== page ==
The first consideration to take into account is where the neighborhood communications will be directed; i.e. directly to a volunteer radio operator participating with one of emergency communications networks such as ARES/RACES, or to an intermediary operator that will relay the communications. Obviously, the best and fastest communications will come from having an emergency communications network associated radio operator in your own neighborhood. Unfortunately, the perpetuation of the inclusion of covenants and deed restrictions against outdoor antennas in recent years has caused many neighborhoods not to have this invaluable emergency resource available to them, since the operators cannot have the antennas needed to assure competent communications. Emergency communications personnel that do live in such neighborhoods are often the first to leave then neighborhood in advance of, or directly after an emergency to man a station with a local hospital, or other public or private agency so that their training and resources can be used effectively. Planners will have to determine where the closest emergency radio network is in relation to their neighborhood, and make the proper choice of equipment and communications arrangements.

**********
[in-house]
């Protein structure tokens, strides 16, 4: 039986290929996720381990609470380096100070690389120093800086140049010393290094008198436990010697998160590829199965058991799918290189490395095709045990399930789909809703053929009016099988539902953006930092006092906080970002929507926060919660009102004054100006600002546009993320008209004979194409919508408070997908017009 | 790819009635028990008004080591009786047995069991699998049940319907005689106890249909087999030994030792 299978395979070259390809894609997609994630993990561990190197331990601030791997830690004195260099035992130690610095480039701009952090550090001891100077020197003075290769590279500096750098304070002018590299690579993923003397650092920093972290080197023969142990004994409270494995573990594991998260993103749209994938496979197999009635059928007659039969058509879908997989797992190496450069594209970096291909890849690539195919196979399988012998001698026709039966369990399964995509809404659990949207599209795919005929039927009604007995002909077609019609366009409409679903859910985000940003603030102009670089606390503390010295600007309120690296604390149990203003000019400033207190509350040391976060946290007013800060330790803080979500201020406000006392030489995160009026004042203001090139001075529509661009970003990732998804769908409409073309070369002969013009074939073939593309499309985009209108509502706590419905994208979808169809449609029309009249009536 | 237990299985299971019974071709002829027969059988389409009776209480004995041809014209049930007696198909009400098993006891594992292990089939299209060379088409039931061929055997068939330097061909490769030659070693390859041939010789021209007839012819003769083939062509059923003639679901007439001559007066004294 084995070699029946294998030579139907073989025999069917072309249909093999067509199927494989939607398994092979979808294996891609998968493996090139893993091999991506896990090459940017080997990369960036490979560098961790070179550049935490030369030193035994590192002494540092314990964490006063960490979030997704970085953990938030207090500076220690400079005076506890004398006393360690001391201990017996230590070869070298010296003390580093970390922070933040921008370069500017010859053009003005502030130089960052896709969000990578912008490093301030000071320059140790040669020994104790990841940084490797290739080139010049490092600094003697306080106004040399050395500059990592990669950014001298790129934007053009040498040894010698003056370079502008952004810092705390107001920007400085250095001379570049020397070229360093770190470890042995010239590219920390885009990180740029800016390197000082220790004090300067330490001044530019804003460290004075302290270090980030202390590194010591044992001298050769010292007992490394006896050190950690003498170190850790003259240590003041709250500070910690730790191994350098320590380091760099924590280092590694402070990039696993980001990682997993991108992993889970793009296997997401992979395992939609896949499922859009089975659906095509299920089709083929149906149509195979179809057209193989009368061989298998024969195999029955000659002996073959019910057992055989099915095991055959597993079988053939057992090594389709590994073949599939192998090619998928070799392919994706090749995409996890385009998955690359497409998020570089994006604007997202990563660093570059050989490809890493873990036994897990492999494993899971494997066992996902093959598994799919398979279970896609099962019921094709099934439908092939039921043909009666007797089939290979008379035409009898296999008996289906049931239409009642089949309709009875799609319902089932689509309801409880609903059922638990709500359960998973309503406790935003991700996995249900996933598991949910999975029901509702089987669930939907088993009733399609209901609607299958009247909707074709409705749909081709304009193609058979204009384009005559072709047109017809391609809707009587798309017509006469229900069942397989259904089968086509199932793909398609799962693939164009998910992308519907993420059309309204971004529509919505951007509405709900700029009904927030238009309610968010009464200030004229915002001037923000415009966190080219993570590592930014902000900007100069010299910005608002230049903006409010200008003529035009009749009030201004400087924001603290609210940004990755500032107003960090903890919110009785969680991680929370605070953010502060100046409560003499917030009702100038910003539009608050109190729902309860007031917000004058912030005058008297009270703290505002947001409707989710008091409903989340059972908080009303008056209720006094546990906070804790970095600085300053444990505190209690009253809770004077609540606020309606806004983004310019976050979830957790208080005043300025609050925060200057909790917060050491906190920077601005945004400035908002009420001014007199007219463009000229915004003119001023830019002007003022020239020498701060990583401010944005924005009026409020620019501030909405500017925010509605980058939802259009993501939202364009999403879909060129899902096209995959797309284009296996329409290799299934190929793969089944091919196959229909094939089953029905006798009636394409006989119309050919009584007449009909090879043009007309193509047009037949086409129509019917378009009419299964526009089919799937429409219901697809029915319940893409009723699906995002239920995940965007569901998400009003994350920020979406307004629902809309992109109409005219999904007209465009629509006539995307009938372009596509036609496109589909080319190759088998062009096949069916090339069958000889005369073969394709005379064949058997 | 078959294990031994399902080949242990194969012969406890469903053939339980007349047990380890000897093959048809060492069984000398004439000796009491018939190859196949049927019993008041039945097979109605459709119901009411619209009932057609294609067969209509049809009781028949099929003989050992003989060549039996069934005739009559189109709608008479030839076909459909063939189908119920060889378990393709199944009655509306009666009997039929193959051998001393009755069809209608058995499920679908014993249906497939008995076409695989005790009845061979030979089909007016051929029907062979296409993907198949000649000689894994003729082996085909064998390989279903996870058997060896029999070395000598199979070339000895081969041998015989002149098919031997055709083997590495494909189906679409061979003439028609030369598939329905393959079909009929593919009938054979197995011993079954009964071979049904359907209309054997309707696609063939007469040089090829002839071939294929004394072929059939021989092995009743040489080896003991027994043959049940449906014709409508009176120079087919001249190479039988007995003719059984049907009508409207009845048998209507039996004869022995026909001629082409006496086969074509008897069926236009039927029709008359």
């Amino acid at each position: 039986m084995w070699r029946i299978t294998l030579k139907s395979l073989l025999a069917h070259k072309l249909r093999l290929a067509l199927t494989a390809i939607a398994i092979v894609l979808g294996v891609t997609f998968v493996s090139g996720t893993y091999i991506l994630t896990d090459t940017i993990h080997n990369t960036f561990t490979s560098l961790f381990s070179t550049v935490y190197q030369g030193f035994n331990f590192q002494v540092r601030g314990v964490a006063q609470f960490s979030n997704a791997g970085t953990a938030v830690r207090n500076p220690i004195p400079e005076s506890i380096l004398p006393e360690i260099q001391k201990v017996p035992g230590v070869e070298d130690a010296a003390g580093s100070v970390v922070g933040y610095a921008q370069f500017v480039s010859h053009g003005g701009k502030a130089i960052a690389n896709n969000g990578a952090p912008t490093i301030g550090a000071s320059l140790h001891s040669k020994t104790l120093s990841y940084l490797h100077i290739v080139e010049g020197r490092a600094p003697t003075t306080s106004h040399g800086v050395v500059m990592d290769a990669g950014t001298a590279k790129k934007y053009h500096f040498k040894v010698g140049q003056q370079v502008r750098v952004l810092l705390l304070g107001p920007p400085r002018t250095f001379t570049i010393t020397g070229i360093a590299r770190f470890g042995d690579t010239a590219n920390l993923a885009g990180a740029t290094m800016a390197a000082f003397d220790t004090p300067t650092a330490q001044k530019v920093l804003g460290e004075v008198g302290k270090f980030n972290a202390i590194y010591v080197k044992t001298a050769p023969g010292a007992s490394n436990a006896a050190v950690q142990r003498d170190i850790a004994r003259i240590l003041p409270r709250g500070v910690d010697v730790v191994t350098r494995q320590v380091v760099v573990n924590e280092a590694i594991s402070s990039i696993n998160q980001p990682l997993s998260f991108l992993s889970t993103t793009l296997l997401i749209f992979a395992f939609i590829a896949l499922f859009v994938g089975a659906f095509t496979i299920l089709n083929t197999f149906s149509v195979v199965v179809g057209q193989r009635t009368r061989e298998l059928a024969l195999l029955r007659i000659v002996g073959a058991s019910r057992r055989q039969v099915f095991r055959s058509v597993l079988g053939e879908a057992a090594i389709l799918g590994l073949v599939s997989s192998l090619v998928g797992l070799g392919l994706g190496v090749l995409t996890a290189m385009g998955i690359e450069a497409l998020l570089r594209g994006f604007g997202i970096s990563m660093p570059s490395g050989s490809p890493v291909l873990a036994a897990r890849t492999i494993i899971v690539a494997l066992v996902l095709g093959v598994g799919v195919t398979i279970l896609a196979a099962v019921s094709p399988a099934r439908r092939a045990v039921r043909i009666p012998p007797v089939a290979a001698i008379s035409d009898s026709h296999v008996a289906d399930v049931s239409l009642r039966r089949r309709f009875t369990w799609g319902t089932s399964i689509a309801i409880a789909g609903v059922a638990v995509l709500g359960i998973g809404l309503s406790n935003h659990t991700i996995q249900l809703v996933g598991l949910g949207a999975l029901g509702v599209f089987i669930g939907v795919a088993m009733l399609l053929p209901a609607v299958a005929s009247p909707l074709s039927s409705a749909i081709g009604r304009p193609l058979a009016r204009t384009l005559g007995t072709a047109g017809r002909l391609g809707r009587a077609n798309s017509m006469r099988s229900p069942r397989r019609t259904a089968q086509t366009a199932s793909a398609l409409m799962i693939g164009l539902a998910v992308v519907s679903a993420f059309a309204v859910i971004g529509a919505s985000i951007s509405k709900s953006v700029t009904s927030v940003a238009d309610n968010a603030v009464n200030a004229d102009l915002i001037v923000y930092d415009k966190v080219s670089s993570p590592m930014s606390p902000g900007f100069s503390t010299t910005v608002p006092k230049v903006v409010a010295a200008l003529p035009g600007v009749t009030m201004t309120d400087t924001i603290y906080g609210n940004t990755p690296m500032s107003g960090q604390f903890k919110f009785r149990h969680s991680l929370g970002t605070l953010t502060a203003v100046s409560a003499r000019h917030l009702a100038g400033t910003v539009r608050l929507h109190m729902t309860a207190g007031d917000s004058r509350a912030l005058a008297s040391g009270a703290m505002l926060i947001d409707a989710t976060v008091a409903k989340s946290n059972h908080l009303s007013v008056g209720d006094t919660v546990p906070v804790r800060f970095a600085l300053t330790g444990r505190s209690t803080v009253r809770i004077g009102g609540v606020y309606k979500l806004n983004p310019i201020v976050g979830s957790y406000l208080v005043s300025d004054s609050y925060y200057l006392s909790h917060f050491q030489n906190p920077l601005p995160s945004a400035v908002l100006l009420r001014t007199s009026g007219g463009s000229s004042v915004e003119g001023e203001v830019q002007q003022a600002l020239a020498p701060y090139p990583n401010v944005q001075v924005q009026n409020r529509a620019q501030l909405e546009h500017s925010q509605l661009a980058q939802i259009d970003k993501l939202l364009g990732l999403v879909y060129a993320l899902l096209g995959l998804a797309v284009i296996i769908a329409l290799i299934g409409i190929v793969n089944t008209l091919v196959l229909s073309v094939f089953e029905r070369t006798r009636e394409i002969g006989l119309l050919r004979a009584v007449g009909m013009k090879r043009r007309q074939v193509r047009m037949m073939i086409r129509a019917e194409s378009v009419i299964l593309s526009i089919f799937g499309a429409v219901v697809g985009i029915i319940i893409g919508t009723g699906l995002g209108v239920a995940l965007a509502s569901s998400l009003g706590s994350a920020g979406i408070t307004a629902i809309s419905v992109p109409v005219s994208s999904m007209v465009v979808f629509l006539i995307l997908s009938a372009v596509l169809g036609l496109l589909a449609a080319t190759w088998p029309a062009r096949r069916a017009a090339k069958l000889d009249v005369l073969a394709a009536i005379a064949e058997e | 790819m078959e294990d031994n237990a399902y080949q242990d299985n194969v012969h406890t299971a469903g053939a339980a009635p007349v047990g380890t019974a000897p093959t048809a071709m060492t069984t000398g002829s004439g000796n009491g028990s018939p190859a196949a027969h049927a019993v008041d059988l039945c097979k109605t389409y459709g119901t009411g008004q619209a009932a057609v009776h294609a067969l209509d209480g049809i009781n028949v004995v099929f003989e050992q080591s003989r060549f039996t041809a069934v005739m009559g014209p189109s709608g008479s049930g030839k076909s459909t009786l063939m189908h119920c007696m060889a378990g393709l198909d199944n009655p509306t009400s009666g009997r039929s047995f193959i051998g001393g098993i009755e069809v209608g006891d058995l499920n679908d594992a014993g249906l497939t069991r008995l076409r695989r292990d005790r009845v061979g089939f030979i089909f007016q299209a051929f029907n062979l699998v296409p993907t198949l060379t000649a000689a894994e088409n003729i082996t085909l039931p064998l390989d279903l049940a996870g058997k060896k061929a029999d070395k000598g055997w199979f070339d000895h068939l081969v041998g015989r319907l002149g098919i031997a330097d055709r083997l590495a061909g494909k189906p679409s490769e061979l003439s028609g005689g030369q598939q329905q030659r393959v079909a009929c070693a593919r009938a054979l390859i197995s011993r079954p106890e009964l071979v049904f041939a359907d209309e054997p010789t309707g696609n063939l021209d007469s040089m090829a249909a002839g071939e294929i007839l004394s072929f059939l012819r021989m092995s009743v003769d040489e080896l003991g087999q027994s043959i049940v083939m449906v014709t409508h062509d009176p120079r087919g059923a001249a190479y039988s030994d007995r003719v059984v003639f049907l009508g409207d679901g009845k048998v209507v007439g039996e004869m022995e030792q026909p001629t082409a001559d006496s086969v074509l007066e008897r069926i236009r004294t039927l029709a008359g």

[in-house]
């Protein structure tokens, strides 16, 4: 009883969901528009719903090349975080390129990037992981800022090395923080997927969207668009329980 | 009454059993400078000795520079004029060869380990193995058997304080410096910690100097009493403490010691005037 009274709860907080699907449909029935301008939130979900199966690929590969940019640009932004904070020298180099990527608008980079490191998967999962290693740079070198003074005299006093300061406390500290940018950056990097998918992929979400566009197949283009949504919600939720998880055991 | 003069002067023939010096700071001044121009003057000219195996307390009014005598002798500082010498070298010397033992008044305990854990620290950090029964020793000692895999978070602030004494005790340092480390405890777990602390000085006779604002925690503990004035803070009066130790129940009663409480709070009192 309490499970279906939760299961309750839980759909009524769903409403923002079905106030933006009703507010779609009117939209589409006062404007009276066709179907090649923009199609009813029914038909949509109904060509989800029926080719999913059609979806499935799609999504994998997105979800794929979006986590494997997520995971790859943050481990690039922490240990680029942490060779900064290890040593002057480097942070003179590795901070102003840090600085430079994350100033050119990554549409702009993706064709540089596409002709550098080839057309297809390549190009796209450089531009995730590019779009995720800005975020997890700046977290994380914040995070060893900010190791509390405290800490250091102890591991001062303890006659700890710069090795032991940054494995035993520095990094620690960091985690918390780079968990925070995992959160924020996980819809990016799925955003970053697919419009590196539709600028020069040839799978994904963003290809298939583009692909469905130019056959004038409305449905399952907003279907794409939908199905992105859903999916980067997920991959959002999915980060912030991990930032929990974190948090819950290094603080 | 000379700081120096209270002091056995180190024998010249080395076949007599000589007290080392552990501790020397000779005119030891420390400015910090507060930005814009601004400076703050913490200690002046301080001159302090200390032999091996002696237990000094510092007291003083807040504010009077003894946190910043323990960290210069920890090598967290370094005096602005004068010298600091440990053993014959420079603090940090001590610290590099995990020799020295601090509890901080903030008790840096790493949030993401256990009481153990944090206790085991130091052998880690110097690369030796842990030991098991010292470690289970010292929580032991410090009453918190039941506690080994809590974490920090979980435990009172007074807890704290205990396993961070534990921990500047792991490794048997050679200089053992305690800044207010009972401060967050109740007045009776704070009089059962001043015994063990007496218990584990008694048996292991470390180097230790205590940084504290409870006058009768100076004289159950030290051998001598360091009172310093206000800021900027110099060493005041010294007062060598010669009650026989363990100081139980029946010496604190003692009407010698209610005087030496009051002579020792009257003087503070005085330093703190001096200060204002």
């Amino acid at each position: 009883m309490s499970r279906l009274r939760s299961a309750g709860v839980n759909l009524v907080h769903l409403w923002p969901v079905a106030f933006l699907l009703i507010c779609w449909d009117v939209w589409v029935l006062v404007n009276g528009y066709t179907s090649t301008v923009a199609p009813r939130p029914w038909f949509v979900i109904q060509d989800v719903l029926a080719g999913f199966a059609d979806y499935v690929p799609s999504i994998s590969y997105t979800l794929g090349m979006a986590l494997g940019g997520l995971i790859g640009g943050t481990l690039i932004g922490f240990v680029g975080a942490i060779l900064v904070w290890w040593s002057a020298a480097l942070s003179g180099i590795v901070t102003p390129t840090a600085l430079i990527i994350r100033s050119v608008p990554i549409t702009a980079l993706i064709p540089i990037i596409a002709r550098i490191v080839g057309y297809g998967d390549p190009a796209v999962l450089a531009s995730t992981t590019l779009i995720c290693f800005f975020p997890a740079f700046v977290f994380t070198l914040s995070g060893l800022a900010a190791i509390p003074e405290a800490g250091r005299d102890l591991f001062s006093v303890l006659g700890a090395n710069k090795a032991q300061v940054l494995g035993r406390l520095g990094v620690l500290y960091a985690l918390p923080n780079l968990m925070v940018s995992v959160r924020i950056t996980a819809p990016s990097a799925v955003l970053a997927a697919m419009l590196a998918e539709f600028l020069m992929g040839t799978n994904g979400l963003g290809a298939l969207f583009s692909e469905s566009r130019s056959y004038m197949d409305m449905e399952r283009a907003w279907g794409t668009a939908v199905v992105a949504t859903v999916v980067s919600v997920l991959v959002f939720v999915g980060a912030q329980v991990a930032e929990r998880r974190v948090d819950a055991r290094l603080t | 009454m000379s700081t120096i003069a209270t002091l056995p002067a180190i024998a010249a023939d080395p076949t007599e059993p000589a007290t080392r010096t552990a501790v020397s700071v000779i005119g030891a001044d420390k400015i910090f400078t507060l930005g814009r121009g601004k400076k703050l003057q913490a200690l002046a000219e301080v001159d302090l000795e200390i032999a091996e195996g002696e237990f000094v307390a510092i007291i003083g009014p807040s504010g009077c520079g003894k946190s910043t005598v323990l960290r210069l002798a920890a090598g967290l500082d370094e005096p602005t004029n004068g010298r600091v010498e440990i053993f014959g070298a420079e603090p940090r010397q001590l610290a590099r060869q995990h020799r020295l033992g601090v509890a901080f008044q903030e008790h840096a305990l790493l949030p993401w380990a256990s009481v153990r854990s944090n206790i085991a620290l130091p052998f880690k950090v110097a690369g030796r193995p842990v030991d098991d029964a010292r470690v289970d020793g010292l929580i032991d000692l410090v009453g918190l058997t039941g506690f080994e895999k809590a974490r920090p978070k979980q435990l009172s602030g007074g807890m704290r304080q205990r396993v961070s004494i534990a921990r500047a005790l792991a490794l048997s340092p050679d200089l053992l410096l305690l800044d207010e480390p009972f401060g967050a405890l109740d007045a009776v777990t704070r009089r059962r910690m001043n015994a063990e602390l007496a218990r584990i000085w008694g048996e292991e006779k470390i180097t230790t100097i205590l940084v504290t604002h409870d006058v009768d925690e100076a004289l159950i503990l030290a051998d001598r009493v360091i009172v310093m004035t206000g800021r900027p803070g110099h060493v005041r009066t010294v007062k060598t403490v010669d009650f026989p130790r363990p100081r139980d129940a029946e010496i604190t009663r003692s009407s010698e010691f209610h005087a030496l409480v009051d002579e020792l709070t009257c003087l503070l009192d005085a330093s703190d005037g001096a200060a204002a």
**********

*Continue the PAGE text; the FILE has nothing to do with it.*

The next consideration will be the radio equipment to be used within the neighborhood itself. Emergency radios should be chosen based upon the function they are to perform. Radios should be chosen that provide clear communications, but, if used for intra/inter neighborhood communications, should be of limited range so that they do not interfere with the communications of other, nearby communities. An example of bad planning can be the use of 5 watt Citizens Band (CB) radios for this purpose. Transmissions meant for within the neighborhood can be transmitted and disrupt communications for 20 miles or more. With possibly hundreds of persons attempting to communicate simultaneously, communications can quickly become unusable for many miles, and can actually serve to disrupt the response of emergency personnel more than enhance it.